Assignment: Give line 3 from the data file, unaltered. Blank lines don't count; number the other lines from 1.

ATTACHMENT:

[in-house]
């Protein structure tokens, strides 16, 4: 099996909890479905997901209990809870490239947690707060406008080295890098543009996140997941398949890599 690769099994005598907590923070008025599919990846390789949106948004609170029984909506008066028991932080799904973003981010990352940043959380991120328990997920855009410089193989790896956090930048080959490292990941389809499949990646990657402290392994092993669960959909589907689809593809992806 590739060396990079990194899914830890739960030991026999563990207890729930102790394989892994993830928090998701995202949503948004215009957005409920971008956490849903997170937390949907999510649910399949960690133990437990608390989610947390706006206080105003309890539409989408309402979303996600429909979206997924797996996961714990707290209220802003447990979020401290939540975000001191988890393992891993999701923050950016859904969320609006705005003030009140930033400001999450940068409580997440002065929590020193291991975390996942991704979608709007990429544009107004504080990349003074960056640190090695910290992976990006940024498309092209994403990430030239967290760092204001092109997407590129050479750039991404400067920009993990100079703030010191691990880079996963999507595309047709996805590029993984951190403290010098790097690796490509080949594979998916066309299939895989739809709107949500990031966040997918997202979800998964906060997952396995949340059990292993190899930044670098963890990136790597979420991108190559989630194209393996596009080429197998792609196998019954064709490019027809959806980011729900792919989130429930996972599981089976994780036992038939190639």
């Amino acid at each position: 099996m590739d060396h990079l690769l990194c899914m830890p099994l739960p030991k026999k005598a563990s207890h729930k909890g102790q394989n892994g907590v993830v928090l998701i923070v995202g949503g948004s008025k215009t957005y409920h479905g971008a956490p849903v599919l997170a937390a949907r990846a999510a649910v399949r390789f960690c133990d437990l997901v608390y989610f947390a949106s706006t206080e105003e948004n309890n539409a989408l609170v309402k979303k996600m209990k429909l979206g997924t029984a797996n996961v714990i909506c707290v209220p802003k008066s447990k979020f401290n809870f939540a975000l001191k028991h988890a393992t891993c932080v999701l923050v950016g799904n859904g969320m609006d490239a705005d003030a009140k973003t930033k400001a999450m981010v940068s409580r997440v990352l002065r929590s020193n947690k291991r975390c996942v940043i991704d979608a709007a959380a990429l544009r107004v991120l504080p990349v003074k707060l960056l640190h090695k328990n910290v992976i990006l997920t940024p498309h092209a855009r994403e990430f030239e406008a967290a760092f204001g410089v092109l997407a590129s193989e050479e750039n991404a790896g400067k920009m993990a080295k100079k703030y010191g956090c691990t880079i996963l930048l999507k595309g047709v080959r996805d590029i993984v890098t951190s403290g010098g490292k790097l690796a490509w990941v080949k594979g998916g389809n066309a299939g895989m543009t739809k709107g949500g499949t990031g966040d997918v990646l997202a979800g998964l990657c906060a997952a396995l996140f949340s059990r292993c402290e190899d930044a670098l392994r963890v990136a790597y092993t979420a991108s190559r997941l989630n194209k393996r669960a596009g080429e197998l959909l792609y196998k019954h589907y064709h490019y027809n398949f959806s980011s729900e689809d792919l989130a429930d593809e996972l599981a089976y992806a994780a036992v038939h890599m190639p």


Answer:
């Amino acid at each position: 099996m590739d060396h990079l690769l990194c899914m830890p099994l739960p030991k026999k005598a563990s207890h729930k909890g102790q394989n892994g907590v993830v928090l998701i923070v995202g949503g948004s008025k215009t957005y409920h479905g971008a956490p849903v599919l997170a937390a949907r990846a999510a649910v399949r390789f960690c133990d437990l997901v608390y989610f947390a949106s706006t206080e105003e948004n309890n539409a989408l609170v309402k979303k996600m209990k429909l979206g997924t029984a797996n996961v714990i909506c707290v209220p802003k008066s447990k979020f401290n809870f939540a975000l001191k028991h988890a393992t891993c932080v999701l923050v950016g799904n859904g969320m609006d490239a705005d003030a009140k973003t930033k400001a999450m981010v940068s409580r997440v990352l002065r929590s020193n947690k291991r975390c996942v940043i991704d979608a709007a959380a990429l544009r107004v991120l504080p990349v003074k707060l960056l640190h090695k328990n910290v992976i990006l997920t940024p498309h092209a855009r994403e990430f030239e406008a967290a760092f204001g410089v092109l997407a590129s193989e050479e750039n991404a790896g400067k920009m993990a080295k100079k703030y010191g956090c691990t880079i996963l930048l999507k595309g047709v080959r996805d590029i993984v890098t951190s403290g010098g490292k790097l690796a490509w990941v080949k594979g998916g389809n066309a299939g895989m543009t739809k709107g949500g499949t990031g966040d997918v990646l997202a979800g998964l990657c906060a997952a396995l996140f949340s059990r292993c402290e190899d930044a670098l392994r963890v990136a790597y092993t979420a991108s190559r997941l989630n194209k393996r669960a596009g080429e197998l959909l792609y196998k019954h589907y064709h490019y027809n398949f959806s980011s729900e689809d792919l989130a429930d593809e996972l599981a089976y992806a994780a036992v038939h890599m190639p």